Online casinos started to crop up in the early 2000s, before they were forced back by Congress in 2006. Many online operators withdrew in that time – however, in 2011 New Jersey voted to allow it to take place.

The financial benefits and drawbacks of legalized gambling

Unrestricted online gaming could earn the US a considerable amount in tax revenue

According to an analysis by H2 gambling capital, the underground gambling industry is worth $196 billion a year. Based on underground sports gambling, illegal casinos and online gambling played behind closed doors, this gigantic sum of money dwarfs the $41.2 billion gambling revenue collected in 2017, which of course provided a hefty lump of tax. If gambling was not only legalized, but promoted, then it’s safe to say the government could expect a small explosion of tax revenues. In a country where booze was banned almost within living memory, the reaction to free and unrestricted gaming could generate a lot of money – although it is hard to imagine anything offsetting the US’s $300 billion a week debts.

But what about the issue of gambling addiction? Well, there are a few guinea pigs along the line who have legalized gambling and aren’t suffering any of the negative effects constantly brought up by those opposed to gambling.

For example, in the UK, gambling has been legal for some time now, and problem gambling exists in small numbers. According to the Gambling Commission, 0.8% of the overall population has had a gambling problem, compared to the roughly 45% of the population that takes part in some form of gambling.

The future of online gambling

A projection of the worth of the online gambling industry

At the moment, online gambling is available in four US states. In comparison again to the UK, over a third of gambling revenue now comes from online gaming. If this was applied to the US, then this could be yet another tax revenue stream. But more importantly provide jobs, helping fulfill a key promise from Trump’s presidential campaign.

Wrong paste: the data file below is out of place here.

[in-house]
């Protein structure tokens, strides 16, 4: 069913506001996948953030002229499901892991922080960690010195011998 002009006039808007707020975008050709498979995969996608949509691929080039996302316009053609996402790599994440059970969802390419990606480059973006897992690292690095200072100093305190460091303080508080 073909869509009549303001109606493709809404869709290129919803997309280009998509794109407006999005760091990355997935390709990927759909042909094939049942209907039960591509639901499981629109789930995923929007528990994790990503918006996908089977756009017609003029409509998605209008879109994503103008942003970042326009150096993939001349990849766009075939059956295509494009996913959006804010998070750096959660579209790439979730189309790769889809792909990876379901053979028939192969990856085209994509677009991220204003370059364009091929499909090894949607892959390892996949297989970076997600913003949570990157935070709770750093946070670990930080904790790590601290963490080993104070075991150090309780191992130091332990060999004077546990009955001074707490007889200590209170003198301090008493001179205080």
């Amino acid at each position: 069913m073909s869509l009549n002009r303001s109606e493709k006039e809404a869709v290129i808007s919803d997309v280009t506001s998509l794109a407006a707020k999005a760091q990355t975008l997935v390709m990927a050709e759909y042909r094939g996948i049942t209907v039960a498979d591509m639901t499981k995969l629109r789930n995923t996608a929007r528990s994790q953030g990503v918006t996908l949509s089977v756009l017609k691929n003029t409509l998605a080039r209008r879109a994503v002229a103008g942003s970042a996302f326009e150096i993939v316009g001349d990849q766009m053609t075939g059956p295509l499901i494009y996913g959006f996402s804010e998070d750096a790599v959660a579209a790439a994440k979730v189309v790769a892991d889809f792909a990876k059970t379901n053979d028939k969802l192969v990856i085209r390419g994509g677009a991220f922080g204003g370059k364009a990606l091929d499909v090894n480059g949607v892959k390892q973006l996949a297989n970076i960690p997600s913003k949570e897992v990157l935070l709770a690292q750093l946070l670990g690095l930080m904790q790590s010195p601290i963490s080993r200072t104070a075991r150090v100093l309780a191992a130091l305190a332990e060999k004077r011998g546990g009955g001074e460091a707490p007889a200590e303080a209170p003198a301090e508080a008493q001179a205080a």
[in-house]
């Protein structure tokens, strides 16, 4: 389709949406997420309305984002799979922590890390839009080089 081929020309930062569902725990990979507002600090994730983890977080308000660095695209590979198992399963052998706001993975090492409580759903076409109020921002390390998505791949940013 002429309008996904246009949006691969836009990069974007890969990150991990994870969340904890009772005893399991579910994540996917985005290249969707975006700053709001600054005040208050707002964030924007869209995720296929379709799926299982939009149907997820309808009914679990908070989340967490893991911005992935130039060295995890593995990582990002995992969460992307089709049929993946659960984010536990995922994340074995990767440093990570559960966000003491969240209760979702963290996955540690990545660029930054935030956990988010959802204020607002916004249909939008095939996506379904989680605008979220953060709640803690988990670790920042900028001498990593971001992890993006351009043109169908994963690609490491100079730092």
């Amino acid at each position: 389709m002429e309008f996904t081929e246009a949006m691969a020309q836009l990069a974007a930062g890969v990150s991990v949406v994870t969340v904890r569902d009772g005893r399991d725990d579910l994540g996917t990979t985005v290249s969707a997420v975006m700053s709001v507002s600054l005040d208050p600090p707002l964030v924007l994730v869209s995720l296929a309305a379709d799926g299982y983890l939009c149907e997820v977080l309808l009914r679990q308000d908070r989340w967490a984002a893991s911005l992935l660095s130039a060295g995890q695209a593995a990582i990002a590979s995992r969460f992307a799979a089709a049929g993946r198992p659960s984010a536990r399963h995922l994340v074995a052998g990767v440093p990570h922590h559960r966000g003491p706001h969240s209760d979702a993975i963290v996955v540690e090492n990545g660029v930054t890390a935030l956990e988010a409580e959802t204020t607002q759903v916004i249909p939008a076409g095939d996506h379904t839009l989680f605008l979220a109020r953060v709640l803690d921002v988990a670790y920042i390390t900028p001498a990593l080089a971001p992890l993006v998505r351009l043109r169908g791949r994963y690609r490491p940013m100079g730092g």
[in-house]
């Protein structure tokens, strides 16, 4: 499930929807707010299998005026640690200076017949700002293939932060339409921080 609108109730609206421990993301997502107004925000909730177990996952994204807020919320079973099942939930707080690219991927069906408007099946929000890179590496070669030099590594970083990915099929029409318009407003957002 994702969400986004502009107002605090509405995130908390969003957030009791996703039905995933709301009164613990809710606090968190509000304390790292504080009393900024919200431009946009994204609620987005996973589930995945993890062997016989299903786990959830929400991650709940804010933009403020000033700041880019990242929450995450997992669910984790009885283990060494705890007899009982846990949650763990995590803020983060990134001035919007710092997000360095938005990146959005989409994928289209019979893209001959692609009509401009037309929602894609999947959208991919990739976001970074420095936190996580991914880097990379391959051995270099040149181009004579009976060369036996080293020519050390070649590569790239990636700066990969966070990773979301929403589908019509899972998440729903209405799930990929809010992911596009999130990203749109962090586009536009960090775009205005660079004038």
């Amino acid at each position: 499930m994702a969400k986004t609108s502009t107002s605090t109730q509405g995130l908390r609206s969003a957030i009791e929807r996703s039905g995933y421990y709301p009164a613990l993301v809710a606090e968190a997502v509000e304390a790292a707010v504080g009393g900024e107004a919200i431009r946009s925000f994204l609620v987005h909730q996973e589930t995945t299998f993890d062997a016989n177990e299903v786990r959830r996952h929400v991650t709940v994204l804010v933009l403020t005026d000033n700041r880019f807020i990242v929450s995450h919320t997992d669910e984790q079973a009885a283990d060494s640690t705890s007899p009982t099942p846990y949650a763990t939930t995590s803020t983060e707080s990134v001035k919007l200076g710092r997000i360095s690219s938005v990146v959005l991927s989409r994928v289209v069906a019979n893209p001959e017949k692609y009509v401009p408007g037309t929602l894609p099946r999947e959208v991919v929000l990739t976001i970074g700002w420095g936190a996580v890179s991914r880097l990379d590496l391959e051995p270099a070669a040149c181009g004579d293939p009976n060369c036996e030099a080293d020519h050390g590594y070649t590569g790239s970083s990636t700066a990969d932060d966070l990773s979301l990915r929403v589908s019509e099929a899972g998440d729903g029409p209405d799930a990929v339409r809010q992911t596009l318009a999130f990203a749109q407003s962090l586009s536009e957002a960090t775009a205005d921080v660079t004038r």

There are some big success stories elsewhere in the world, where online gambling is attracting a huge number of gamers. This is primarily due to operators providing an enhanced gambling experience that replicates the real thing. Just look at the UK, where online gambling generates 33% of all gambling revenue (that’s £4.5 billion in total). Although casino websites would make the up the bulk of revenues, games like bingo are extremely popular in the US, especially in Native casinos.

Taking bingo online could create an entire sub-industry, given the example set by the UK, where online bingo operators such have grown significantly, riding the wave of the sea change in the industry. Leading brands like Wink Bingo offer the possibility to play bingo wherever and whenever you like, from the comfort of your own home or on the move, and offer some great games and pretty generous rewards to boot.

The success of these online operators suggests any relaxation in gambling laws will be tapping into an area of huge demand in the US.

So what’s next?

The President is currently tied up with other issues – notably a meeting with Kim Jong-Un, and he’s busy battling several lawsuits, as well as an FBI investigation into Russian involvement with the election. Elsewhere, local governments are doing the real work, dealing with lobbying from casino brands and screaming at detractors about the vast tax revenues. In a city like Detroit, which is already making good tax money from the $1.4 billion generated by casinos annually, the pressure is on to the up the game, and other financially poor cities across the states are also looking at the Detroit model with interest. At this stage, we can expect the changes in gambling law to continue to be state-led.

But watch this space for any sudden movement when the pressure finally gets to the White House.

This post has been contributed by Phil Comyn and is published in accordance with our disclosure policy.